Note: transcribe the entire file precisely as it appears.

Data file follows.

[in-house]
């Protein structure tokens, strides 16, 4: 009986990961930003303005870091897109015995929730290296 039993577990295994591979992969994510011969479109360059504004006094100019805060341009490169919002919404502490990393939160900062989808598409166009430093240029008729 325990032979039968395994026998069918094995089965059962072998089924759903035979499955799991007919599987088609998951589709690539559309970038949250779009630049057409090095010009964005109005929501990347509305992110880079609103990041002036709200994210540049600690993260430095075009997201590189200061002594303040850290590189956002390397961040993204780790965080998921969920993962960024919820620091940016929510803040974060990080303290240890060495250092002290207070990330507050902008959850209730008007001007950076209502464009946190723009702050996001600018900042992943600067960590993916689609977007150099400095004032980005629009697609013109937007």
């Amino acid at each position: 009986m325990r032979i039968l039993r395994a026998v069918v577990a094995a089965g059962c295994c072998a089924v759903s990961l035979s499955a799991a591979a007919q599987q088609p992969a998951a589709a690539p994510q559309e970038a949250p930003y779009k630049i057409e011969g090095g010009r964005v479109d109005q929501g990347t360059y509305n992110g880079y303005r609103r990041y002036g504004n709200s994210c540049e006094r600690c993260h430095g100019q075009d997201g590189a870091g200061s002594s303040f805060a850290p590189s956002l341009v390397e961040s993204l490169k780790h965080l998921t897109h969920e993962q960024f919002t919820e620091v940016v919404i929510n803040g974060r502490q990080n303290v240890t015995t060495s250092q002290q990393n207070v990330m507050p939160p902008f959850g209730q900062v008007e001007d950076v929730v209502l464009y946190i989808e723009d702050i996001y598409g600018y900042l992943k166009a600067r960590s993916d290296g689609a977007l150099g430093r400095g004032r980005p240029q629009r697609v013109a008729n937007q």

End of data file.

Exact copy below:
[in-house]
């Protein structure tokens, strides 16, 4: 009986990961930003303005870091897109015995929730290296 039993577990295994591979992969994510011969479109360059504004006094100019805060341009490169919002919404502490990393939160900062989808598409166009430093240029008729 325990032979039968395994026998069918094995089965059962072998089924759903035979499955799991007919599987088609998951589709690539559309970038949250779009630049057409090095010009964005109005929501990347509305992110880079609103990041002036709200994210540049600690993260430095075009997201590189200061002594303040850290590189956002390397961040993204780790965080998921969920993962960024919820620091940016929510803040974060990080303290240890060495250092002290207070990330507050902008959850209730008007001007950076209502464009946190723009702050996001600018900042992943600067960590993916689609977007150099400095004032980005629009697609013109937007």
């Amino acid at each position: 009986m325990r032979i039968l039993r395994a026998v069918v577990a094995a089965g059962c295994c072998a089924v759903s990961l035979s499955a799991a591979a007919q599987q088609p992969a998951a589709a690539p994510q559309e970038a949250p930003y779009k630049i057409e011969g090095g010009r964005v479109d109005q929501g990347t360059y509305n992110g880079y303005r609103r990041y002036g504004n709200s994210c540049e006094r600690c993260h430095g100019q075009d997201g590189a870091g200061s002594s303040f805060a850290p590189s956002l341009v390397e961040s993204l490169k780790h965080l998921t897109h969920e993962q960024f919002t919820e620091v940016v919404i929510n803040g974060r502490q990080n303290v240890t015995t060495s250092q002290q990393n207070v990330m507050p939160p902008f959850g209730q900062v008007e001007d950076v929730v209502l464009y946190i989808e723009d702050i996001y598409g600018y900042l992943k166009a600067r960590s993916d290296g689609a977007l150099g430093r400095g004032r980005p240029q629009r697609v013109a008729n937007q």